The initial steps of this process focus on identifying the risk factors that will be monitored to achieve diversification and their associated building blocks – i.e., the risk premia indices that will be used to actually build the overlay strategy. Then comes the heavy lifting: How does one build an overlay strategy that ensures real diversification? One that diversifies the types of assets but also looks at correlations inside and across asset classes, making sure that the overlay will bring the expected diversification in normal market conditions as well as during bouts of market stress.

Société Générale Cross Asset Research has developed a range of proprietary techniques that allow the modeling of a portfolio and the building of a bespoke overlay to diversify it without changing its asset allocation. A set of 4 quantitative models are combined to analyze any portfolio:

Rolling Correlation: how influential each risk factor is on the portfolio?
Drawdown Analysis: how to best hedge against market drawdowns?
Regression Analysis: which index brings the most diversification?
Cross Asset Analysis: bringing cross asset interactions

 

Once the risk premia indices composing the overlay have been selected, their respective weightings are a function of their volatility: the more volatile each index, the lower its weighting in the allocation, to maintain a low volatility overall in the final allocation.

USING OUTSIDE FIDUCIARIES

The concepts described above also apply to funded investments. A severe drawdown in a plan portfolio could seriously jeopardize its ability to cover liabilities in the future. Reducing the magnitude of a potential drawdown can be key in achieving the necessary long-term appreciation of capital.

Within Société Générale in the US, the asset management business, Lyxor Asset Management Inc. (“Lyxor Inc.”) offers customized investment strategies that seek to mitigate the effects of a drawdown during prolonged equity market sell-offs, while seeking to provide some upside participation during up markets. This often can combine three types of alternative strategies to design liquid, scalable, and cost-efficient risk mitigating strategies:

  • Managed Futures: Seeks to diversify under extreme market conditions.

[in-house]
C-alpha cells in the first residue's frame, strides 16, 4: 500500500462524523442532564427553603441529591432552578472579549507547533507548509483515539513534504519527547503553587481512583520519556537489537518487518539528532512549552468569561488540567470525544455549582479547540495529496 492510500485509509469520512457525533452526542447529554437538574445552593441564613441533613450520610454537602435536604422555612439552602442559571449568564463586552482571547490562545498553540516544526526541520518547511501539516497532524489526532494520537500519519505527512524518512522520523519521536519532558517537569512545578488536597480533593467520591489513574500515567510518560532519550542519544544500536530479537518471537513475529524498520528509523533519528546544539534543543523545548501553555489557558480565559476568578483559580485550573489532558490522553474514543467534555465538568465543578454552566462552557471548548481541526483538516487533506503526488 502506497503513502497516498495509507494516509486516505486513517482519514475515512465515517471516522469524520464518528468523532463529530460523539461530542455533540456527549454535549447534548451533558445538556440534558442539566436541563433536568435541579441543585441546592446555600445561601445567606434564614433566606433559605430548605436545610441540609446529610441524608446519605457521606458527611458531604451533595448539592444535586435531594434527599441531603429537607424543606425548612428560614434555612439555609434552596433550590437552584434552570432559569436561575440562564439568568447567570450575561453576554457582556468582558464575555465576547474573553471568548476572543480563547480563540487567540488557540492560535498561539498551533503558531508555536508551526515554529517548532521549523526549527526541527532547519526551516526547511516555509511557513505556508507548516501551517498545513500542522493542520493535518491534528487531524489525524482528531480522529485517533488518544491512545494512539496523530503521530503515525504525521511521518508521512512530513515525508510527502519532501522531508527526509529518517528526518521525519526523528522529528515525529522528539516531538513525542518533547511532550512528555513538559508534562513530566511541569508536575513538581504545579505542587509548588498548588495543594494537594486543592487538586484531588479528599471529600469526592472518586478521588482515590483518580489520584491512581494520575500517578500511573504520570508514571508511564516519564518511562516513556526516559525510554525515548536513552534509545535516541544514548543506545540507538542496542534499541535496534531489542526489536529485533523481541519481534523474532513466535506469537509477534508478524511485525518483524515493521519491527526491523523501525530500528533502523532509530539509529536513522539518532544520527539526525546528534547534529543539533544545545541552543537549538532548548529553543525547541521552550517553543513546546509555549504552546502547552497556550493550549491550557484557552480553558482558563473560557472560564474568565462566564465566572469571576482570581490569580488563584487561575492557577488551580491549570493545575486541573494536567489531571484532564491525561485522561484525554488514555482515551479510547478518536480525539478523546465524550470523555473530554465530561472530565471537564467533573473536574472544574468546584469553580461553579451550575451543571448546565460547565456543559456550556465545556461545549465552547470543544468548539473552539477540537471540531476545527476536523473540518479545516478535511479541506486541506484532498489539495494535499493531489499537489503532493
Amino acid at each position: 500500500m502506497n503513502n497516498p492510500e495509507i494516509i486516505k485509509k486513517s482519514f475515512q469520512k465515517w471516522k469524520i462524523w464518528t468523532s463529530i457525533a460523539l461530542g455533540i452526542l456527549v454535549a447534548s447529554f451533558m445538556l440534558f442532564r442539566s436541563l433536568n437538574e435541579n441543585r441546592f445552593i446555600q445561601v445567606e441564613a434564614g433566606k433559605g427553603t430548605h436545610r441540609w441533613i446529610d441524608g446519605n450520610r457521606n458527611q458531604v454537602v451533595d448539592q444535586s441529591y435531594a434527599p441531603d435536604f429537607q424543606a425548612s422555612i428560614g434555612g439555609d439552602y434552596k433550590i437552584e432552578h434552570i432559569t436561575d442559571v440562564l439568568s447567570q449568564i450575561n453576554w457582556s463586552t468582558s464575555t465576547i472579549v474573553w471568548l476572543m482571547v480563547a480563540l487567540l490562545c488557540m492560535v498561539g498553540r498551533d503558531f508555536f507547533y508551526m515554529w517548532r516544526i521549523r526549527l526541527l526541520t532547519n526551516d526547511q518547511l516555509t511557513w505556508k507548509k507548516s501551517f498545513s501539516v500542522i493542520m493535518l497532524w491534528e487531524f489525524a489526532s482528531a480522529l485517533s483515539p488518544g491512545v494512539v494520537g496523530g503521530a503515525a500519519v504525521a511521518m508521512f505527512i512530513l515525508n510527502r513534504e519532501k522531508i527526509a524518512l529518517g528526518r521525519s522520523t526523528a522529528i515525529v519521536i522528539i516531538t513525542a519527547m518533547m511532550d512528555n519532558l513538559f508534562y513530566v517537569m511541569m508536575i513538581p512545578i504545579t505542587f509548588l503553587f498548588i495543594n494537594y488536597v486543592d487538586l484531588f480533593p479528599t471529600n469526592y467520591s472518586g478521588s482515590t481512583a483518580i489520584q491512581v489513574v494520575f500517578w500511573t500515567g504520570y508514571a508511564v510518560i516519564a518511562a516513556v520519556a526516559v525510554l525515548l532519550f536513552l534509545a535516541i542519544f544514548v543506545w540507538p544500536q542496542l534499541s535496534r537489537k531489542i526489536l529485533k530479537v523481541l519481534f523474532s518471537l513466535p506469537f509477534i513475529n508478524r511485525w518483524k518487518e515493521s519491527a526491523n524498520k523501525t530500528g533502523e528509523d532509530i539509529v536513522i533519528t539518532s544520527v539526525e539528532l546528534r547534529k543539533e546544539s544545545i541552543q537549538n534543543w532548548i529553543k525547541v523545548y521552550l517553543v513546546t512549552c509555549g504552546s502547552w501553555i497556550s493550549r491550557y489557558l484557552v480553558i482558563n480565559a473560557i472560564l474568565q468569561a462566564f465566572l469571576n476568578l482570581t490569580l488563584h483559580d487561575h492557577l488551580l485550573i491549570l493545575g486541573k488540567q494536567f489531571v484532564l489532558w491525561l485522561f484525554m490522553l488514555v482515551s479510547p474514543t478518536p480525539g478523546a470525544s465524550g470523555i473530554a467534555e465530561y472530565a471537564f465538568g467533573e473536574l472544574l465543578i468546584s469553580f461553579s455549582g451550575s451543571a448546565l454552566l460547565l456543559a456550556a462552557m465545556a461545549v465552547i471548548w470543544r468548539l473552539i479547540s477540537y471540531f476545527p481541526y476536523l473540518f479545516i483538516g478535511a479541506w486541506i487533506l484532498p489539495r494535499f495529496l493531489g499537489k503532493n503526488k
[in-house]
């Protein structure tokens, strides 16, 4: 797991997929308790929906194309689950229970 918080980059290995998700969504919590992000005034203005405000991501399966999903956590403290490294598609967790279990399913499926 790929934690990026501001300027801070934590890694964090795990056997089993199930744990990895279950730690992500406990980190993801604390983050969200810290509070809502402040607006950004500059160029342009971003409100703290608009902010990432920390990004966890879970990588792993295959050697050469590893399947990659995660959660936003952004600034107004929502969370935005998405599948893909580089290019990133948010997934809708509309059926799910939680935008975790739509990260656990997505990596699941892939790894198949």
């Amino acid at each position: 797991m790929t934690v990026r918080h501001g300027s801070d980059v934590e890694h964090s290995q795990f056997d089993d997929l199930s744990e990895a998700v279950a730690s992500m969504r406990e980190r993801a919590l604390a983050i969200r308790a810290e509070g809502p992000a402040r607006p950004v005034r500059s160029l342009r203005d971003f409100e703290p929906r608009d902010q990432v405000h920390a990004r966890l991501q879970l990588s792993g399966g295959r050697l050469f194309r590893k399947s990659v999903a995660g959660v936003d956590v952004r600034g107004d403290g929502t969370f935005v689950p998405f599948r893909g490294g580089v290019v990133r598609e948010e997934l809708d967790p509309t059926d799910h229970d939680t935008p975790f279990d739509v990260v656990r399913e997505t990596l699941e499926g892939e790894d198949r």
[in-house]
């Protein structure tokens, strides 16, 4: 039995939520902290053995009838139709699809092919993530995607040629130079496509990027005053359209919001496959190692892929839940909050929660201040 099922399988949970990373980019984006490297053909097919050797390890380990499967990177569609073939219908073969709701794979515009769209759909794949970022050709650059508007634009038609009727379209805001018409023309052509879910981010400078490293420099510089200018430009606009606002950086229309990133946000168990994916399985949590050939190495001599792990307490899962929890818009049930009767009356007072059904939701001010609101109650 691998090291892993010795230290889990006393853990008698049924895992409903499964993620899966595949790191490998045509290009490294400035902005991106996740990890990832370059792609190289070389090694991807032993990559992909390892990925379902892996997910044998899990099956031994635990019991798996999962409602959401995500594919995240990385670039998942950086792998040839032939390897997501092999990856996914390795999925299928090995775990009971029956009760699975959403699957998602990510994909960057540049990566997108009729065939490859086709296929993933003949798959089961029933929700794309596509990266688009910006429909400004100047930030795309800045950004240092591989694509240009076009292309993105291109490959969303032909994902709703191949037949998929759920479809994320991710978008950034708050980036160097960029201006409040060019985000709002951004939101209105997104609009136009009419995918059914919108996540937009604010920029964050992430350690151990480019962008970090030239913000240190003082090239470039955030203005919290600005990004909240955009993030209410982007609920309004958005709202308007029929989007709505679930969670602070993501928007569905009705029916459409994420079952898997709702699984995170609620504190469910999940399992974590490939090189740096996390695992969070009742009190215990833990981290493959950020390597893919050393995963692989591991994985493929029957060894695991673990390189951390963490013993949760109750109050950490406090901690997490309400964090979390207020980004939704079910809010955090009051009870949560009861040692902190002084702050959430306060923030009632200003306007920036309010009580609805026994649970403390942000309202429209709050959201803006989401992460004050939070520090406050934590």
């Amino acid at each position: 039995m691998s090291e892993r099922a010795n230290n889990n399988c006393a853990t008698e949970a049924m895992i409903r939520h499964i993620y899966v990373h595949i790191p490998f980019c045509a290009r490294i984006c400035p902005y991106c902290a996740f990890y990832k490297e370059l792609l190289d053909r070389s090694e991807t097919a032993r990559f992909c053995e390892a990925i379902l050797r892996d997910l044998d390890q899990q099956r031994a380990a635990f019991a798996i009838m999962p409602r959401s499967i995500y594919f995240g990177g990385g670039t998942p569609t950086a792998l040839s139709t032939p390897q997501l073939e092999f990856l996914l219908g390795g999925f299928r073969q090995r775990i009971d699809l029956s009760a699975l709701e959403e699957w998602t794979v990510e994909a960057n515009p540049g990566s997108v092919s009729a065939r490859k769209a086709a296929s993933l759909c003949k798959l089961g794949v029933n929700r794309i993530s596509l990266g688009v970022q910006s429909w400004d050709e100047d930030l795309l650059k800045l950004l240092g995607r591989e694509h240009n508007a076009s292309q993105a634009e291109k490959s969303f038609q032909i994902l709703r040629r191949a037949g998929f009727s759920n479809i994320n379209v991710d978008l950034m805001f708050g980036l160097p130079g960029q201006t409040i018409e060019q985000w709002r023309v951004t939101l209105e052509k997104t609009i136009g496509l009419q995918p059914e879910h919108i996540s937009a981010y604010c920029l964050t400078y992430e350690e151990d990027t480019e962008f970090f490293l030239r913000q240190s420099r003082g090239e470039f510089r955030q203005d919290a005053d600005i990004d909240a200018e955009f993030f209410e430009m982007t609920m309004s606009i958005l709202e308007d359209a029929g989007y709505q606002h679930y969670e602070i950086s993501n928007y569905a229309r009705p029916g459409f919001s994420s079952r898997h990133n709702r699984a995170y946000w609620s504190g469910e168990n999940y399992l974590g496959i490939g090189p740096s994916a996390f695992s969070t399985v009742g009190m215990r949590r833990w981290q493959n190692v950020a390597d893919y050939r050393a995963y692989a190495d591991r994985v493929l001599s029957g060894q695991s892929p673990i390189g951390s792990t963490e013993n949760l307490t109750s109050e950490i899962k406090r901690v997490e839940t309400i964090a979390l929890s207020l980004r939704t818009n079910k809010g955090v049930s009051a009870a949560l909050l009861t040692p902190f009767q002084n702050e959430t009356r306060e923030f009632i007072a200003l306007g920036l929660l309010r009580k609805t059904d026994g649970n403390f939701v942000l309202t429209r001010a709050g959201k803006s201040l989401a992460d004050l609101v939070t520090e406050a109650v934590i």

• Global Macro: Seeks to diversify at inflection points in economic and market cycles.
  • Alternative Risk Premia (“ARP”): Seeks to diversify during periods of low market volatility.

It is important to note that some of these strategies can be accessed at costs lower than those of typical hedge funds.

case study portfolio performance simulation 

KEY TAKEAWAYS

Corporates are closing Defined Benefit (DB) schemes and offering their employees access to the Defined Contribution (DC) schemes. However the management of the legacy DB plans will continue for a long time before the plans run off. In the meantime, pension managers and sponsors need to define the best paths to manage the funded status of the plans.

Funding and derisking the interest rate (and inflation) sensitivity of a plan deficit should be essential components of any pension solution. High deficits and mature plans tend to require larger, earlier contributions. Corporates with high sensitivity to rating downgrades due to leverage should pay even more attention to the effect of the volatility of the pension deficit.

Reducing the deficit also relies on efficient portfolio allocation. This can be aided by using overlays to maximize access to risk premium and diversification. Without asset performance, the burden on the sponsor through contributions will be high.

Eric Viet Photo  Michael Clark Photo 

Eric Viet 

Global Head of Sovereign & Financial Institutions

eric.viet@sgcib.com 

phone number: +44 20 7676 7633

Michael Clark 

Managing Director Head of Investor Solutions, SG Americas

mike.clark@sgcib.com 

phone number: +1 212 278 5461